A series of defaults by India's key infrastructure lender, Infrastructure Leasing and Financial Services Limited (IL&FS), has sparked fears about the health of other non-bank lenders and led to a squeeze in India's corporate debt market that these lenders have relied upon. This event is likely to dampen credit growth and decrease private sector investment in infrastructure, which will significantly worsen India's economic outlook in the short to medium run.
On October 1st, the Indian government announced that it was effectively bailing out the IL&FS by replacing the existing board with a new handpicked one. This came after the group defaulted on a series of payments late last month. These defaults dented confidence in Indian financial markets and sparked fears of contagion through India's shadow banking system given IL&FS's systemic importance.
The group has a debt pile of around $12 billion and accounts of approximately 3% of outstanding corporate bonds. While the government action staved off an immediate financial crisis, shares of other non-bank lenders have fallen as concerns about their ability to service short-term debt remain.
The roots of the crisis
In recent years, India's largely state-owned banks have been increasingly reluctant to lend as they have been hampered by the accumulation of non-performing loans on their balance sheets. These bad loans were estimated to amount to $130bn by the end of March this year. As the banking sector works to repair its balance sheets, non-bank lenders (institutions that lend money but do not take deposits) or "shadow" banks have stepped in and fuelled credit growth.
A Boston Consulting Group report estimates that from 2014 to 2017, the non-bank lending sector's share in total loans rose from 21% to 44%. These lenders in turn have relied on the corporate debt market and have issued short-term corporate bonds to fund their activities. However, the infrastructure projects that the IL&FS funds are often beset with delays due to land disputes and implementation bottlenecks. The reliance on short-term debt while lending to fund long-term infrastructure projects created a maturity mismatch and led to the IL&FS's liquidity crisis.
Moreover, the crisis has dented investor confidence partly because of the decisions of the ratings agencies. Up until late August, IL&FS enjoyed a AAA credit rating, but just a month later it was dramatically downgraded straight to junk status. This steep downgrade in such a short period of time has led to investors questioning the assessments of Indian rating agencies and reevaluating the health of other non-bank lenders.
Economic risk outlook in the short to medium-run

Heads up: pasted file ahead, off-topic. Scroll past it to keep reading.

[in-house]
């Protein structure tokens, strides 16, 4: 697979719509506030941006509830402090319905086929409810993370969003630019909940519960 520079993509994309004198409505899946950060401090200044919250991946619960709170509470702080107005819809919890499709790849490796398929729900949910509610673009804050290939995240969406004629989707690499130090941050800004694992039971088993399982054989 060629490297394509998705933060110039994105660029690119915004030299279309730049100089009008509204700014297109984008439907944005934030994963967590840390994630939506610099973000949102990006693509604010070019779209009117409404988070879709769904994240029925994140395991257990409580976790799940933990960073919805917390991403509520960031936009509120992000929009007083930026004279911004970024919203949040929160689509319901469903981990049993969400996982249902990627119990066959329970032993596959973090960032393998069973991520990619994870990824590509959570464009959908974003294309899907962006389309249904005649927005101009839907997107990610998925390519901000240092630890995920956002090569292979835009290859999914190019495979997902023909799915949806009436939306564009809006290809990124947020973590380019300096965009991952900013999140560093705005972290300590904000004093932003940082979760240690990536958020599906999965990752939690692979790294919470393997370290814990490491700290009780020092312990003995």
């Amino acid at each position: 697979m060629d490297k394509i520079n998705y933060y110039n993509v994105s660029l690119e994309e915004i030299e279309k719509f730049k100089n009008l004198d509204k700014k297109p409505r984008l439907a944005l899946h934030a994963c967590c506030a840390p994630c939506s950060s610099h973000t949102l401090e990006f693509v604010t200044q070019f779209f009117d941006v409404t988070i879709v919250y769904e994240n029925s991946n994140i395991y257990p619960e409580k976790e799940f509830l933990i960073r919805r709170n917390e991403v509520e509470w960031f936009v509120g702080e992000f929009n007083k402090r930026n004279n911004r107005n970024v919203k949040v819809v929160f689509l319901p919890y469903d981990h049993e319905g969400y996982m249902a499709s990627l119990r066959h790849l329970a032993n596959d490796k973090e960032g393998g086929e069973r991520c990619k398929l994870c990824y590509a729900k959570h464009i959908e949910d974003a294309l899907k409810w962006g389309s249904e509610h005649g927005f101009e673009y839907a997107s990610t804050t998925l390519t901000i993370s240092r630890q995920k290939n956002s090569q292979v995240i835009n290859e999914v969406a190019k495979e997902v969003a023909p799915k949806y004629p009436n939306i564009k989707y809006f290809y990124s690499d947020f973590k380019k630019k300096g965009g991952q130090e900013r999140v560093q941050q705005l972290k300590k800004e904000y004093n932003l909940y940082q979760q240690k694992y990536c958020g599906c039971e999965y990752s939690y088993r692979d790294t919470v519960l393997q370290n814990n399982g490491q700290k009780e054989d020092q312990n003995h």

The IL&FS default is highly likely to worsen India's economic outlook in the short run. As noted earlier, non-bank lenders have heavily relied on short-term debt. After the IL&FS default, there is likely to be less money flowing into the corporate debt market. This will make it more difficult for non-bank lenders to roll over their short-term debt. Given the dip in confidence in the ratings agencies, cost of funding is likely to increase even for supposedly healthy lenders, which in turn will decrease credit growth in the economy and lead to an economic slowdown.
Furthermore, the default has also highlighted the persistent problem of funding India's infrastructure projects. The government is unlikely to be able to close the infrastructure funding gap on its own, given its narrow tax base and other spending priorities like health, education and rural welfare. Previous governments have tried to involve the private sector by forming public-private partnerships whereby private sector companies complete infrastructure projects on behalf of the state for a part of the revenue the project generates.
However, uncertainty over contract enforcement and government corruption rendered the model unsustainable. Instead, organizations like the IL&FS have tried to act as private sector intermediaries by amalgamating private sector money from institutional investors like mutual funds to fund risky infrastructure projects. However, the IL&FS liquidity crisis has highlighted the shortcomings of this model. Without improving land acquisition procedures and cutting bureaucratic red tape needed to get projects completed on time, private investors are unlikely to be attracted to India's infrastructure sector.
Therefore, the knock-on effect of the IL&FS crisis is that many of the government's infrastructure development targets are unlikely to be met. This will severely dent India's growth potential in the medium run, rendering it a less attractive investment bet among the emerging market economies.